Yet, this story of the Blind man might not be THE Transfiguration story, but you could say it is A story of Transfiguration.

As Jesus and his disciples are walking along, they encounter a blind man, and in order to make a point, Jesus heals blind man’s sight. And then Jesus moves on.

The blind man however, begins an extended encounter with the incredulous community around him. At first people don’t even recognize him, they just cannot wrap their brains around this changed man. Still, once they accept it is the man, they have trouble accepting that this change in him in a good thing. They put him on trial, they want to know who has done this thing that has upset their whole community. They want to know how a sinner like him can now see.

Still not being satisfied with the blind man’s answers, they ask his parents. But they are no help.

So they ask the man who had been blind once again, this time the Pharisees and community leaders are beginning to sound enraged. They simply cannot allows this kind of thing to mess with their community. Everyone has their place, this man was a blind beggar… who will do that now?

The blind man, sensing their rage, pokes fun at his community, asking them if they want to follow Jesus. That’s the last straw and the community drives him out.

The community just cannot see how this sinner among them was healed by some wandering preacher, who were a dime a dozen in those days. They cannot see through the flesh of Jesus, to what just might be a sign of God’s presence among them.

The community is blind.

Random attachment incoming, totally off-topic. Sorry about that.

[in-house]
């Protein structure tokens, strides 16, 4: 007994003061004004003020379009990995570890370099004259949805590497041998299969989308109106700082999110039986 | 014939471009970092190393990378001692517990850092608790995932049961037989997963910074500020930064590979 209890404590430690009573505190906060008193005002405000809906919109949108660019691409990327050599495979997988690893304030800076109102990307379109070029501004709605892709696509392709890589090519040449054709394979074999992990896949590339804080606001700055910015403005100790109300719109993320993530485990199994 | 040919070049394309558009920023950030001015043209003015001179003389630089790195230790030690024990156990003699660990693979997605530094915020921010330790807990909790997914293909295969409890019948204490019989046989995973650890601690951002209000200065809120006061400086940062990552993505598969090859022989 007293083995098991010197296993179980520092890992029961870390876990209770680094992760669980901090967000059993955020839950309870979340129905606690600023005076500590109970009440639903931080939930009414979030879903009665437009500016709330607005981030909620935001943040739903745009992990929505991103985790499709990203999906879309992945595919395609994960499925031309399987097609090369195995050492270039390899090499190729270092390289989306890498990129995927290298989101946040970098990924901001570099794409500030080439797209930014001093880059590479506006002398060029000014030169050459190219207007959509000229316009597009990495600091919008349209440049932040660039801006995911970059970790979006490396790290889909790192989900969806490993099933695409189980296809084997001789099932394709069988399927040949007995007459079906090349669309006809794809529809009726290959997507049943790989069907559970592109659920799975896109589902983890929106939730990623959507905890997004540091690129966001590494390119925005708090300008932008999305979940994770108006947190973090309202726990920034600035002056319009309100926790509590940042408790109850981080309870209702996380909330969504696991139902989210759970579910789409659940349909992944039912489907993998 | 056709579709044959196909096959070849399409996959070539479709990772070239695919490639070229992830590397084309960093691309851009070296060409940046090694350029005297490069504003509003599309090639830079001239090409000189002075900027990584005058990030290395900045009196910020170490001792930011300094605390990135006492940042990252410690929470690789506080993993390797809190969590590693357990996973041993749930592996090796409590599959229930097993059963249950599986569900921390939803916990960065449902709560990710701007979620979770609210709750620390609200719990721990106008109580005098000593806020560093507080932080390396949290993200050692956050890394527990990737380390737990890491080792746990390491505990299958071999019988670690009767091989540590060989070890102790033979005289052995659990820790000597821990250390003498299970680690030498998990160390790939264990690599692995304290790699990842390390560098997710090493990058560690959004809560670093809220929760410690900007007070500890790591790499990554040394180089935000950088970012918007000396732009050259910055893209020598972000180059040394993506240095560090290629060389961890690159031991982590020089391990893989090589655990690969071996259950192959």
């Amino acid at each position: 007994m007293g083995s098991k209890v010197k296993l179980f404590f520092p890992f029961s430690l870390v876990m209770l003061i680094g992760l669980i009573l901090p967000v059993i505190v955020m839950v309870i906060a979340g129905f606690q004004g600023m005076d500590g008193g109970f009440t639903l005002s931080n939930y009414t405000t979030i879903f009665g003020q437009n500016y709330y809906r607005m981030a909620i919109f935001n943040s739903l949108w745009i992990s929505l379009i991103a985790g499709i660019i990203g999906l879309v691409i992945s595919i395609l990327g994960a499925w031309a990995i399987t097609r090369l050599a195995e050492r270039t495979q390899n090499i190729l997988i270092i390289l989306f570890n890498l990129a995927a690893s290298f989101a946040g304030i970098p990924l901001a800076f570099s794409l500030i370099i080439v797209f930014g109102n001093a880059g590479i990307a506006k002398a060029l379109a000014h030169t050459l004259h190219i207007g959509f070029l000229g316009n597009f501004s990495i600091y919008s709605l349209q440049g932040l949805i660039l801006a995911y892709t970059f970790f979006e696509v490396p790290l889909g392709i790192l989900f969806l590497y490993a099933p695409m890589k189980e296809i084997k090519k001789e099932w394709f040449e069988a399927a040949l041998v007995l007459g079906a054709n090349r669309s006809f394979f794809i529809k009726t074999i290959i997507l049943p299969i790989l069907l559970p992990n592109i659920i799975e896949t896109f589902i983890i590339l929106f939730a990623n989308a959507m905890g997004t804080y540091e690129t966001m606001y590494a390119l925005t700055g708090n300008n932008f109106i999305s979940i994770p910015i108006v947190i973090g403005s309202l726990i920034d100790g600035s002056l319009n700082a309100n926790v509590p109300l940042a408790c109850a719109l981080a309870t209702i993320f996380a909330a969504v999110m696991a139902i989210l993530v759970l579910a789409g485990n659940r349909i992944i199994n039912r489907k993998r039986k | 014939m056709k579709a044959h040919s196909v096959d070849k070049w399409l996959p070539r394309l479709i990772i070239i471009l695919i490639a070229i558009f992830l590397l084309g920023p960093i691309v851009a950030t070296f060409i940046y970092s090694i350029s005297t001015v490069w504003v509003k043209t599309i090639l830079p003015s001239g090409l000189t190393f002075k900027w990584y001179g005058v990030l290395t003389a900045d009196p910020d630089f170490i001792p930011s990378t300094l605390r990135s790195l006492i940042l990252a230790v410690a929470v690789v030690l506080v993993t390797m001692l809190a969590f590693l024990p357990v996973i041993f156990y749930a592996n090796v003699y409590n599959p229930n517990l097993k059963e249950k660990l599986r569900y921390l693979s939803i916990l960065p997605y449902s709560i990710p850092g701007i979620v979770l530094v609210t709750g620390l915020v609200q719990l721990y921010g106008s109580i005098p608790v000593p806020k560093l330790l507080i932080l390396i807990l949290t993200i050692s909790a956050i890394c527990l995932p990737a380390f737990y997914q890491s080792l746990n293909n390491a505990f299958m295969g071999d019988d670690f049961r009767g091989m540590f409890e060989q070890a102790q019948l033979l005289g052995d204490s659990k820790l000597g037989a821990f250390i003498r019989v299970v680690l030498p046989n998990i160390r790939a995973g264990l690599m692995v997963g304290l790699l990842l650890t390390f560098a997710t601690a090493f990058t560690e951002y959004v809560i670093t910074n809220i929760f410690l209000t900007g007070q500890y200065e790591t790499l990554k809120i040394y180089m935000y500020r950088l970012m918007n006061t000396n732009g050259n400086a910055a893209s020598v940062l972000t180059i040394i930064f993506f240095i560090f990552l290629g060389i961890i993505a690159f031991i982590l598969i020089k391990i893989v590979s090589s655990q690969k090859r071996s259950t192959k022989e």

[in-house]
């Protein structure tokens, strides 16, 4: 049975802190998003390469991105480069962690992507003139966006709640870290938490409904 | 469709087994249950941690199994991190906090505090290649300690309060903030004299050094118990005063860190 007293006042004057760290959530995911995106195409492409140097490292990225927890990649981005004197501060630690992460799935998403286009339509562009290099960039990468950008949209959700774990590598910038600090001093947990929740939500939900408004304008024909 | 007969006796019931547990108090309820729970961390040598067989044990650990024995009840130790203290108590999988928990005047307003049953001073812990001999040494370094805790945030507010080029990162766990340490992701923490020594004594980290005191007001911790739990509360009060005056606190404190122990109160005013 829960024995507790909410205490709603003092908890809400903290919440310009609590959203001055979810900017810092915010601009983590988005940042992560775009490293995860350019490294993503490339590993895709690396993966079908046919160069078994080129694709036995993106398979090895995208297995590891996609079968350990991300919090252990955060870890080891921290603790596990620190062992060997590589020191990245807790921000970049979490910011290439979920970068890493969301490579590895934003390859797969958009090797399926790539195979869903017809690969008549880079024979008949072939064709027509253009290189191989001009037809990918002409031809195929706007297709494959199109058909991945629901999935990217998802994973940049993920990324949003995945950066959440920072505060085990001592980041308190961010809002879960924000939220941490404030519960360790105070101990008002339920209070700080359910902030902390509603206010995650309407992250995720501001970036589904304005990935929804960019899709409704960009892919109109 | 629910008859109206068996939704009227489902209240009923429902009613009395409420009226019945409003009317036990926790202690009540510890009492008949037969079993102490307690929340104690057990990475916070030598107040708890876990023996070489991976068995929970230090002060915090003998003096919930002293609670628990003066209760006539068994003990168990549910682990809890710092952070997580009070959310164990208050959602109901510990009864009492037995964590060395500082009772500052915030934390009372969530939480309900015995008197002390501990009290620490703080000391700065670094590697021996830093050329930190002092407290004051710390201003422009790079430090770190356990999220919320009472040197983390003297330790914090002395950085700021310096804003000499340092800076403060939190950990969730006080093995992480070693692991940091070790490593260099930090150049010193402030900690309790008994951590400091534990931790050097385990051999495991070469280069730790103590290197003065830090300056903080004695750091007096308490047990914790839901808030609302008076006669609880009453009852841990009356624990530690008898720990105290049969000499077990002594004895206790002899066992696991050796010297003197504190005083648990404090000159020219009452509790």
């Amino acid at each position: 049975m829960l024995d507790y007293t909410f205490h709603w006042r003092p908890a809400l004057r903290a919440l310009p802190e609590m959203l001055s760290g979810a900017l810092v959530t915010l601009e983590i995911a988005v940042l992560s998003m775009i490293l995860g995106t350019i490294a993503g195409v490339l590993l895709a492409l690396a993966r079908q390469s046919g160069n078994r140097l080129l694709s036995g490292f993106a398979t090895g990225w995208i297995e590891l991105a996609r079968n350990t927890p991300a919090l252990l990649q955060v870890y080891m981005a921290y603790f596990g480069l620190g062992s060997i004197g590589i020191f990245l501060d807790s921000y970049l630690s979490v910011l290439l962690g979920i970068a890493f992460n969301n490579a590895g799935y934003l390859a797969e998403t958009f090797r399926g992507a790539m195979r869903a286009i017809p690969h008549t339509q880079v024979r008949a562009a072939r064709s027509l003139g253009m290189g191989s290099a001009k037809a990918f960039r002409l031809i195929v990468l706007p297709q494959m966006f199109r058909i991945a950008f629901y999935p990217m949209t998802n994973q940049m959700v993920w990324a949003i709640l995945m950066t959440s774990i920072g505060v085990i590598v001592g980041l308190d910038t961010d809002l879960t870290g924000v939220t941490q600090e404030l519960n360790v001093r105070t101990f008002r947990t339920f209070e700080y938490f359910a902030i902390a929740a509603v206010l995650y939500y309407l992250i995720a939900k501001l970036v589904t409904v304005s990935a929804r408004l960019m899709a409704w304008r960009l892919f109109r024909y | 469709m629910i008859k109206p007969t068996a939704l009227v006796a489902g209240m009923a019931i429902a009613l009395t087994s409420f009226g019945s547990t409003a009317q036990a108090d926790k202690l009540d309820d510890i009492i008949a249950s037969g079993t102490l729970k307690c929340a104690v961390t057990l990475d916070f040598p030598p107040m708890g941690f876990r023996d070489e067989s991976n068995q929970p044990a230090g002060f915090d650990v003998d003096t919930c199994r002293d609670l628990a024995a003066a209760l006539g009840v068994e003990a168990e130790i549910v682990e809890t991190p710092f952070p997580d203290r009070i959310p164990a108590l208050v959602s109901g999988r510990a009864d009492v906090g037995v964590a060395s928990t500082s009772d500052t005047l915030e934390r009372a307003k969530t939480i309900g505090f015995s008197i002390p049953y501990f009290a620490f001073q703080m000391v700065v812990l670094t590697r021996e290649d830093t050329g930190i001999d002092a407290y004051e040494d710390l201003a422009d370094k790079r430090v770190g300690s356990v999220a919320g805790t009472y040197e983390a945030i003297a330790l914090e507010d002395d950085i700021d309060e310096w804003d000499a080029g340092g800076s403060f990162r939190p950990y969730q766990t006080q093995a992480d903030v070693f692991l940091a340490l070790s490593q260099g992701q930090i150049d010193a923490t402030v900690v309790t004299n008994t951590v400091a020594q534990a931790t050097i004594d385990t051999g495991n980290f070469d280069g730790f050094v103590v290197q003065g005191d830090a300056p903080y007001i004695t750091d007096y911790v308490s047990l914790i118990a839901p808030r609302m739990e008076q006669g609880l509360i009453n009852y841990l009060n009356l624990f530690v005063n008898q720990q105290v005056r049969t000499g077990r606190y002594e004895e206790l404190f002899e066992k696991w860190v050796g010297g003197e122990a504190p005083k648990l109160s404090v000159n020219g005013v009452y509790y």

Blind to God’s presence among them, blind to possibility that God could be close and doing something new.

We get what those people around the blind man feel. We have been there too. It is just as hard for us to dig through the fleshiness we see around us. Like them we can find it so hard to believe that God could be doing things with us.

We look around our community, at each other, at the people we have known for years and years, and those who are new among us… and we just cannot imagine that God could be found in us.

And we look around at this place, these walls and pews, this structure and building where it can feel so mundane and familiar… and we just cannot imagine, we just cannot see God here.

And we look at ourselves. Our own flaws and imperfections, our failings and limits, and we feel so human, so anything but God’s children… and we just cannot imagine, we just cannot see God near and close to us.

And so we can be just like that community around the Blind Man, unable, unwilling to imagine that God could do something among us.

We are blind just as they are. We are blind because we see what we see… which seems to be the absence of God in our very mundane surroundings.

But because the Blind Man doesn’t see what we see, what his community sees just might be why he experiences God.

The blind man is just doing what he always does, beginning at the side of the road, living off the charity and good will of those passing by.

Yet when Jesus and his disciples pass by, the Blind Man does not see what his community sees – another wandering preacher coming to town. Rather the Blind Man hears a voice say,

“I am the light of the world.”

And then the blind man feels hands on his face. Hands and mud. And then follows the simple command,

“Go and was in the pool of Siloam.”

So the Blind Man goes and washes…. and light floods in. The light floods into his eyes and he can now see.